It is a fashion of the times that officers of the elite Indian Administrative Service, Indian Police Service and Indian Foreign Service join political parties and get elected to public office. The civil service conduct rules, which require an officer to be apolitical, no longer apply once (s)he leaves government service. This approach is congruent […]Read More Are elite civil service cadres becoming training schools for politicians?
Terror, says our Supreme Court, is not just a heinous crime. It is crime with the intent of destabilising the Union of India and striking terror in the hearts and minds of Indians. We are not new to terror. But the digital age has made it easier for terrorists to instil fear and suspicion where […]Read More Is a 26/11 terror redux probable?
“The Great Smog of India”, Siddharth Singh’s book, is in the genre of everything-the-intelligent-person should know about air pollution in India. It’s attractively written with an easy, breezy style. It instantly sets the reader at ease that she is not about to be inundated with complicated scientific models and graphs about climate change. The author […]Read More Book Review: North India’s smoggy future
It was an unequal fight to begin with. Structurally, the Reserve Bank of India (RBI), the nation’s central bank, is squarely under the government’s thumb. The government appoints the governor of the RBI and can curtail his tenure. Two-thirds of the RBI’s board consists of government appointees who are not RBI officials. The government can […]Read More Urjit Patel the only winner in the Govt-RBI slugfest
Low-hanging fruit gathered with minimum effort and pain are any politician’s first choice for action. Renaming cities, infrastructure projects or roads to celebrate a distinguished political or thought leader, a sportsman, a war hero; a historical event or a way of life (Queensway turning into today’s Janpath in New Delhi) are par for the course. […]Read More The populism of “renaming” has a cost
Nothing makes Diwali sparkle more than the comforting bulge of spare cash in one’s pocket. This year there are few who could claim that privilege. Suffering in tandem are the unfortunates who catch the trickle lower downstream. Body blows to carefree spending have taken their toll. The combined effect of the Goods and Services Tax, […]Read More Deepawali depression unwarranted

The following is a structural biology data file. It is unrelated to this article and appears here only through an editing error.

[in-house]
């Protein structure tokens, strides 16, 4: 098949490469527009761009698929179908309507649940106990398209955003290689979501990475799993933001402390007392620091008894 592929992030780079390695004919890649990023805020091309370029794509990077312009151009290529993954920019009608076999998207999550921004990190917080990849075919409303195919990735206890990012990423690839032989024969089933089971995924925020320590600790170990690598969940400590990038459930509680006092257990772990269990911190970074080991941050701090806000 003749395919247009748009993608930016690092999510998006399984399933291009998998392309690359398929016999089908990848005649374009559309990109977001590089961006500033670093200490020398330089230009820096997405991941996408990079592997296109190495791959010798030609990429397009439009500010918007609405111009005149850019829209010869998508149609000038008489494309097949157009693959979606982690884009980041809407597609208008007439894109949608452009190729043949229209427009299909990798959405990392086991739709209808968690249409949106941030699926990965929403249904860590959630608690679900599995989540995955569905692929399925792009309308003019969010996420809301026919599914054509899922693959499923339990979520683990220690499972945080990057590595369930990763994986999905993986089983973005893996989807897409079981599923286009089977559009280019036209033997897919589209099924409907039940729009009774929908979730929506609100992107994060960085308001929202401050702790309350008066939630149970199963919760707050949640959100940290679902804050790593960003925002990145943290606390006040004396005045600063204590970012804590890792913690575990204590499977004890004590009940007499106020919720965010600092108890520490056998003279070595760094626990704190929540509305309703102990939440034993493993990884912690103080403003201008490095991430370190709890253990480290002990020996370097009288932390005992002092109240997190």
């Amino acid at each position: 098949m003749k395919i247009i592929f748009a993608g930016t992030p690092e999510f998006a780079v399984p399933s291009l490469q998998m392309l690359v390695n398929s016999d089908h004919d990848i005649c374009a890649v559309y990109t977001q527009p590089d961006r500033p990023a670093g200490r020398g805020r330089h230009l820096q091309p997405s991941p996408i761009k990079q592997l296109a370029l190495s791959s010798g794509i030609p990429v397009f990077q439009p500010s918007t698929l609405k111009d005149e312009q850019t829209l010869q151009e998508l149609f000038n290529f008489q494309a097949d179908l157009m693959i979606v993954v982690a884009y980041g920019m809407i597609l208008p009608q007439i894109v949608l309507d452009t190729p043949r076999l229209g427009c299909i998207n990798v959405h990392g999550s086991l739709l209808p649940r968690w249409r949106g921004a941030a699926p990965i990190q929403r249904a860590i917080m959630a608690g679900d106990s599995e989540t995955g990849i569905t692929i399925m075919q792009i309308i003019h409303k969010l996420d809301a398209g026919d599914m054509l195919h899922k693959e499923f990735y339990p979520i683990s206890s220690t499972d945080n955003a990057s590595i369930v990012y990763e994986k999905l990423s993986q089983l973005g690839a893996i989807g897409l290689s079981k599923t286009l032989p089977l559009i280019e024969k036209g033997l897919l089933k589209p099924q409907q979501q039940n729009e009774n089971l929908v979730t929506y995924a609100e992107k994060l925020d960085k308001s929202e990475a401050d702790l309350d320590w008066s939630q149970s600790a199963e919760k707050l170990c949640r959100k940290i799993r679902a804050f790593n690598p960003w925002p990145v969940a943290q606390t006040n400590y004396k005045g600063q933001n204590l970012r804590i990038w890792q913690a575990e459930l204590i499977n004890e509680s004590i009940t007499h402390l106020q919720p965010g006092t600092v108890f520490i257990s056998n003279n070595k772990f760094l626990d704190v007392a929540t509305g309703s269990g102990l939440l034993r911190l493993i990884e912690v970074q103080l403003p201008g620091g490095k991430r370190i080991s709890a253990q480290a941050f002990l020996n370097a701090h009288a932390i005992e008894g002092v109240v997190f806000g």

The Gandhi’s (Rahul, his mom and sister) face an existential crisis. At the heart of their problem is the stance they should adopt for the national elections coming up in May 2019. The dilemma of leadership Doing more of the same would mean upping the ante, matching Prime Minister Modi and Amit Shah taunt-for-taunt, continuing […]Read More Should Rahul step up or back?
We Indians are peculiar. At least 40 per cent of us have barely benefited from Independence. Another 40 per cent have benefited only somewhat. This skewed income profile pulls our per capita income down to $1,820 (current 2017), close to the bottom at number 173 out of 229 economies (World Bank 2017). The real beneficiaries […]Read More Why India’s 20% club loves the status quo
It’s the silly season in Delhi. Deepawali brings out the worst – drunk driving, gambling, winning and losing fortunes -but thankfully no longer one’s spouse or partner, parties galore where the sparkle of “jewels” – sadly not including one’s spouse – dims the brilliance of the overhead arc lights. Its stressful working with PM Modi […]Read More Bureaucratic stress buster – public venting
Ajit Doval, India’s National Security Czar is unafraid of plain speak. But he may have overstated his case by opining yesterday that a uniform pan-India governance architecture would be best for the nation. Diversity drives political contestation and change This is not quite the way the Constitution envisages India being governed. India is undoubtedly a […]Read More Ajit Doval’s plain speak